7.3.3 Cross Domain interaction ......................................................................................................................................27

7.3.4 Service Integration ......................................................................................................................................................28

7.3.5 Management and Security ....................................................................................................................................29

7.3.6 SOA Solution Governance ......................................................................................................................................32

8 SOA Architectural Principles .................................................................................................................................................................33

8.1 Architectural Principles defined ...........................................................................................................................................33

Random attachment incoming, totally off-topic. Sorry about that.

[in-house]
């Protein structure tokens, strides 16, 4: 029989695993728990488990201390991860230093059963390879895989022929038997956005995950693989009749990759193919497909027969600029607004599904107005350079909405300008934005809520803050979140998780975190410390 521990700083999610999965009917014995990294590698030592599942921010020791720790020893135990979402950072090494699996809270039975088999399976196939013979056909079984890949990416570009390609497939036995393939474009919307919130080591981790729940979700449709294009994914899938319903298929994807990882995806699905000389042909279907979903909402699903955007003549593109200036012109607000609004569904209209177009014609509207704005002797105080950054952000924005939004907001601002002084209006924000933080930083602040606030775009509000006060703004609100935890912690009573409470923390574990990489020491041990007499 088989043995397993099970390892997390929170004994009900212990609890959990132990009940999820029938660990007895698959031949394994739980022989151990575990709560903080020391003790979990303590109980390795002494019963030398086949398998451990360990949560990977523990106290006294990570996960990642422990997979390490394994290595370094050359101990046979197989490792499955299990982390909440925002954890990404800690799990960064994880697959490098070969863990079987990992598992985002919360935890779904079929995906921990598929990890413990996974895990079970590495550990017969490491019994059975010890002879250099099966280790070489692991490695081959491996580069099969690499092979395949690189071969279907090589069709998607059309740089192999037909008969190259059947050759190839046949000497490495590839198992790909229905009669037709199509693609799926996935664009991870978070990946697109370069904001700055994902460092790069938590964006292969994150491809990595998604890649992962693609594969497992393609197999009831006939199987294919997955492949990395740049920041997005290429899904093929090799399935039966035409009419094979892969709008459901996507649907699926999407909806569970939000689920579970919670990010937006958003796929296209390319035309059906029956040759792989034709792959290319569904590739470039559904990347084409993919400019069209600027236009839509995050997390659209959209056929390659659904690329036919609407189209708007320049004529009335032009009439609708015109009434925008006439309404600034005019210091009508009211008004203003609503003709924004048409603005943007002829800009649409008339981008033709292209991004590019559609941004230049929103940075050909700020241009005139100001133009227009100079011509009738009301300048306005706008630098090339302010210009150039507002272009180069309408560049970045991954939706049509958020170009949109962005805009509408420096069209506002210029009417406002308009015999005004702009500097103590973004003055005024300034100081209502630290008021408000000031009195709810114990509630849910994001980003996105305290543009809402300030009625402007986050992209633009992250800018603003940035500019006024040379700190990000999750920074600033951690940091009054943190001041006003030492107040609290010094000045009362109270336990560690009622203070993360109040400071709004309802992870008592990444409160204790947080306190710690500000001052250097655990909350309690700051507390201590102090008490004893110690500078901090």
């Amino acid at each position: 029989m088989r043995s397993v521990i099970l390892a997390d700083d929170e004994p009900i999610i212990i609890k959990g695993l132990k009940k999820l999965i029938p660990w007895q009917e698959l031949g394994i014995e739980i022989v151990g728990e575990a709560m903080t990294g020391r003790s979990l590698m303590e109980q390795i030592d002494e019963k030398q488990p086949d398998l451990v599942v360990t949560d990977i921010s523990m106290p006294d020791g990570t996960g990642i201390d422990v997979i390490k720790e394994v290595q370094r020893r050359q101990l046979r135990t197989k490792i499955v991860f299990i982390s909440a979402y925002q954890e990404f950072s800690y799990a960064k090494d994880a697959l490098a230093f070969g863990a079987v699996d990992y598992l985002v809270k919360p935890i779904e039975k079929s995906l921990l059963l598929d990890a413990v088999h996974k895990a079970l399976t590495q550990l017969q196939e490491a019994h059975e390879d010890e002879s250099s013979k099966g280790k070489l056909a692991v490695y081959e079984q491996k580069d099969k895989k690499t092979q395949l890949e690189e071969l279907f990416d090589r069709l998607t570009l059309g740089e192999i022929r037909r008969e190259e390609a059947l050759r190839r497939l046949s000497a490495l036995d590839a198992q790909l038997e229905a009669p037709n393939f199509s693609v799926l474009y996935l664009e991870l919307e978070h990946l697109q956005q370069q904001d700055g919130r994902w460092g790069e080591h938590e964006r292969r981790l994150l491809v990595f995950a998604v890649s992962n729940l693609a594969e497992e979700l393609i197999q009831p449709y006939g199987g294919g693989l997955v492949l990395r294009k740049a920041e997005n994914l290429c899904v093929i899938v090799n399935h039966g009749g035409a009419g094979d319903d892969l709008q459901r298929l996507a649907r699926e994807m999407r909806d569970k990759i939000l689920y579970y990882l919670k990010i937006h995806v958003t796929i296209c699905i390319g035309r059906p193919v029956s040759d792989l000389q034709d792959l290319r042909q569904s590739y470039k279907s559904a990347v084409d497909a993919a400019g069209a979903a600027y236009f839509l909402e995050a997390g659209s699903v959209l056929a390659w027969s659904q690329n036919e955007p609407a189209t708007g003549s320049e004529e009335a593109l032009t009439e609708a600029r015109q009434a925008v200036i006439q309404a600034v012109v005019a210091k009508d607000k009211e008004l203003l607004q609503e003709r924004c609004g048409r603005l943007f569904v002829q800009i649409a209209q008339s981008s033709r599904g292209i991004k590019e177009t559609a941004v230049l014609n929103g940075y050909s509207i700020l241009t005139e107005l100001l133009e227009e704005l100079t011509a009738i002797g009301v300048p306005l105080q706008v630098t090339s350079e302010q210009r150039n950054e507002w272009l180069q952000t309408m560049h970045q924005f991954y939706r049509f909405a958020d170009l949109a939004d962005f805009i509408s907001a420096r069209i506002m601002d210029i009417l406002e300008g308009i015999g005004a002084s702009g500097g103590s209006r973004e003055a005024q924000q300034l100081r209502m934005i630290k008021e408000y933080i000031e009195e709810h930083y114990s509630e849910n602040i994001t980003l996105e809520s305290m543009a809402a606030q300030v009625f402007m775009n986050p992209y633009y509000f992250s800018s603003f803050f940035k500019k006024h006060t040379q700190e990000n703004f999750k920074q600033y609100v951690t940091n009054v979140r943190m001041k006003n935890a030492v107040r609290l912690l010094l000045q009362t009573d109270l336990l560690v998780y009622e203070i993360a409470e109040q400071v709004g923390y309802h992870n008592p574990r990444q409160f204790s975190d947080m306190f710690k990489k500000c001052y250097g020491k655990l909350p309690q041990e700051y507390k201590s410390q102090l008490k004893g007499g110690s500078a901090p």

8.2 Interoperable — Syntactic, semantic ................................................................................................................................33

8.3 Described ..................................................................................................................................................................................................34

8.4 Reusable .....................................................................................................................................................................................................35

8.5 Discoverable ...........................................................................................................................................................................................36

8.6 Late Bind-able .......................................................................................................................................................................................37

8.7 Composable ............................................................................................................................................................................................37